Evaluation of interventions Into adolescent fertility in Nairobi
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Adolescent fertility in Kenya is increasingly gaining more attention, partly because of its socio-econornic and psychological consequences - interms of losses acrued to parents, society, the government and most important of all, the Teenage mother herself as well as her child (Mang'oka, 1987). More importantly, is the contribution of Adolescent fertility to the fast growing population growth rate of Kenya. According to the Demographic and Health Survey and population reference Bureau, Washington D.C. (1992) it is currently responsible . for 16 per cent of the total births in Kenya. This paper examines some of the interventions programmes established specifically to address the problem of Adolescent fertility. Gachuhi (1973) has documented that 10 per cent of the school girl drop-out rate is due to pregnancy. However there has been some decline ·in pregnancy rates over the past ; , (Ferguson, 1988).)n 1987,8.61 girls per thousand dropped out of school as compared ! to the 12.13 percent of 1986 and 10.24 in 1985. . . This decline could be due to a lot of different reasons. This paper is concerned with looking into the differnt interventions directed specifically at impacting knowledge to the Adolescerns as well as creating a behavioural change in them. The aim is to monitor these activities and assessing their impact, effectiveness and success as far as reduction in the incidence of Teenage school pregnancies in Nairobi is concerned.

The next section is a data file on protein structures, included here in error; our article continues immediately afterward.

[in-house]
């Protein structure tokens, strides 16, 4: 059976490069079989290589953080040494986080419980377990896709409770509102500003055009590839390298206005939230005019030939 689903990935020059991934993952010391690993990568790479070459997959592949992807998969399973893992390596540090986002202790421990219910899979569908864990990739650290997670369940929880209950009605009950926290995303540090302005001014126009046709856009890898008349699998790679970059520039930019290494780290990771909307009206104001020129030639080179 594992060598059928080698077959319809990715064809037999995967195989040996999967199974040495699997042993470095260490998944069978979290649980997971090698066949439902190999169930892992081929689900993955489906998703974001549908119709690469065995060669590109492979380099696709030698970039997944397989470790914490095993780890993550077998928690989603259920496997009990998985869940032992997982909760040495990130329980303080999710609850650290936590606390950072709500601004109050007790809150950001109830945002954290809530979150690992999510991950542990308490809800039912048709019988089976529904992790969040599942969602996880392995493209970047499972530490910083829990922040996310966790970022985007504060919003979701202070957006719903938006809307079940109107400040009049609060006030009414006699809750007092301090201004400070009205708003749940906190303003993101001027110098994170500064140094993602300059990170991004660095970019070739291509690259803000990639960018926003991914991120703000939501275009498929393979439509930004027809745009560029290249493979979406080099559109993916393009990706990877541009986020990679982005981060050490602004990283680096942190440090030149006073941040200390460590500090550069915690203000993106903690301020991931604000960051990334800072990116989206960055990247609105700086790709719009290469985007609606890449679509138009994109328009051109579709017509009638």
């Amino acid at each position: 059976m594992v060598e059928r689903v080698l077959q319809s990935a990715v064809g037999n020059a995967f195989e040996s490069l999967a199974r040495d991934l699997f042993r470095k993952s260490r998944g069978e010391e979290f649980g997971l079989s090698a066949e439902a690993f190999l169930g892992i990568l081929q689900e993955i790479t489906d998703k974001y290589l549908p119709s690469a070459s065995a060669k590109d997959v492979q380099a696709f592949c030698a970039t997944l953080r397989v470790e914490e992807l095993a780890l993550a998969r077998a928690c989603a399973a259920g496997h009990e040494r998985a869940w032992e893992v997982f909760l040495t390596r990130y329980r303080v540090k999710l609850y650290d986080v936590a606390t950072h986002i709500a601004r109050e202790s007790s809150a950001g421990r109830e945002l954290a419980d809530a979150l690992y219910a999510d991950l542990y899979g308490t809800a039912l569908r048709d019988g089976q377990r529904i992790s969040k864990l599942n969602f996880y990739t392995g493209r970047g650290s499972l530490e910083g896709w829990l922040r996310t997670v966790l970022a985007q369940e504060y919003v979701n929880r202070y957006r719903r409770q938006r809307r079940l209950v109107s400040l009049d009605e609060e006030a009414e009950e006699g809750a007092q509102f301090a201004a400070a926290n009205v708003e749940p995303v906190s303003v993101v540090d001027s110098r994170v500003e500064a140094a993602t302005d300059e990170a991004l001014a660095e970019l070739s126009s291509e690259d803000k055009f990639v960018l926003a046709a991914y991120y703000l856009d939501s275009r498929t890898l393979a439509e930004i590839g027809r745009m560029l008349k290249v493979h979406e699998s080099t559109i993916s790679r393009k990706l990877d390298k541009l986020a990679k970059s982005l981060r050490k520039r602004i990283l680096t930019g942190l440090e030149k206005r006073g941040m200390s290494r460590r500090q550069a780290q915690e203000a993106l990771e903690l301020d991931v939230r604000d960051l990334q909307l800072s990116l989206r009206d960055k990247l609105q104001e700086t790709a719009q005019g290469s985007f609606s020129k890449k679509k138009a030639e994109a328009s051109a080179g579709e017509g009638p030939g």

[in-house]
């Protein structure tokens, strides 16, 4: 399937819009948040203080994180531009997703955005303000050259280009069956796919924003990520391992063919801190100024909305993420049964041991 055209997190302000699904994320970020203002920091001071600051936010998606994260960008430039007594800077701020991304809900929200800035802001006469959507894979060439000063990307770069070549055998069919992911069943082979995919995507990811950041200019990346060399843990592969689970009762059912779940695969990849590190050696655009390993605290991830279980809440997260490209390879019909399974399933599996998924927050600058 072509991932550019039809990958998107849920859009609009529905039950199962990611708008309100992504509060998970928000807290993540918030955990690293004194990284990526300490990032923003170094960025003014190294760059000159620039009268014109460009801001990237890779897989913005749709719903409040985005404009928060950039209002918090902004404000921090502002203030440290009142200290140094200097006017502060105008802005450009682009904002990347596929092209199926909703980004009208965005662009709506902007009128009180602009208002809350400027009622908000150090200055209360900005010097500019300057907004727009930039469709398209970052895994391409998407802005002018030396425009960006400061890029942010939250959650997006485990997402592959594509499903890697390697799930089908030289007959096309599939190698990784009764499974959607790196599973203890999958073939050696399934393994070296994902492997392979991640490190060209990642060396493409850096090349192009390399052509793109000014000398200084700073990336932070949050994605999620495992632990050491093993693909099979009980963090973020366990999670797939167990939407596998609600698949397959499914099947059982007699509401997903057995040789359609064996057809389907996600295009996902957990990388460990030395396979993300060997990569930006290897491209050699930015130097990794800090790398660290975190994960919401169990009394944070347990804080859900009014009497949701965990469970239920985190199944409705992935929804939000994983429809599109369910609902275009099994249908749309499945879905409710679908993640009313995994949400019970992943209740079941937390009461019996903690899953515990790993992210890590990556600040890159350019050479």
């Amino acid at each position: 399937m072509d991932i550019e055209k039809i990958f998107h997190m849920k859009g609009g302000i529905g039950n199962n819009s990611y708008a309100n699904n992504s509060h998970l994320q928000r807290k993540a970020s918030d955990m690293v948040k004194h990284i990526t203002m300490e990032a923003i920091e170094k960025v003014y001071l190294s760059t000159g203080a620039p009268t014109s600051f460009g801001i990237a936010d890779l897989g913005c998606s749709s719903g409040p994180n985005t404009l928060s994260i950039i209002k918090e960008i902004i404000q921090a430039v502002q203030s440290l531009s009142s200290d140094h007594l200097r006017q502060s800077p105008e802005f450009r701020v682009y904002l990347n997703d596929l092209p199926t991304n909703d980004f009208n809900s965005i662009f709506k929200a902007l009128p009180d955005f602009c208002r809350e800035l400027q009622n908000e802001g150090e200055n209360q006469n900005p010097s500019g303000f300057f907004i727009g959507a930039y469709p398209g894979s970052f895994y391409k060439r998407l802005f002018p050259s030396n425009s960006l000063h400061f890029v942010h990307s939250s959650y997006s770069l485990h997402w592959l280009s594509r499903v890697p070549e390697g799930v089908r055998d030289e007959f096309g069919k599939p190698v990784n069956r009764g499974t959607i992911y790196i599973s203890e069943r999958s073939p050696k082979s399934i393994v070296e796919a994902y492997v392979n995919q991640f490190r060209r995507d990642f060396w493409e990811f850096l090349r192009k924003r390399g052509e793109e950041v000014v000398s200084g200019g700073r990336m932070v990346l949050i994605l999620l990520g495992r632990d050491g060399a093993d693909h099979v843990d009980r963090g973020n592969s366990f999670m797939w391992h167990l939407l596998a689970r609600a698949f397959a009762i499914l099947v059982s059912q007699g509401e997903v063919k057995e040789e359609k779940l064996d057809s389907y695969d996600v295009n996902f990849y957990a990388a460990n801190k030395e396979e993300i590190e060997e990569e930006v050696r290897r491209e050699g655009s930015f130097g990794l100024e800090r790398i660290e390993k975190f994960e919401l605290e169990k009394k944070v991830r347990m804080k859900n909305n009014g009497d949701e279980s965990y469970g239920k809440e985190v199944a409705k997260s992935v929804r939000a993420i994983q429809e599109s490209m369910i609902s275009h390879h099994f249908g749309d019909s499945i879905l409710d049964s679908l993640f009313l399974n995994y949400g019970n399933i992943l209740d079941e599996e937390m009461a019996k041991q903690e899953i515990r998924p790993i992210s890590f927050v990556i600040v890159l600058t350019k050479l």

xmlui.dri2xhtml.METS-1.0.item-description-sponsorshipThe University of Nairobi
Population studies and research institute ( PSRI)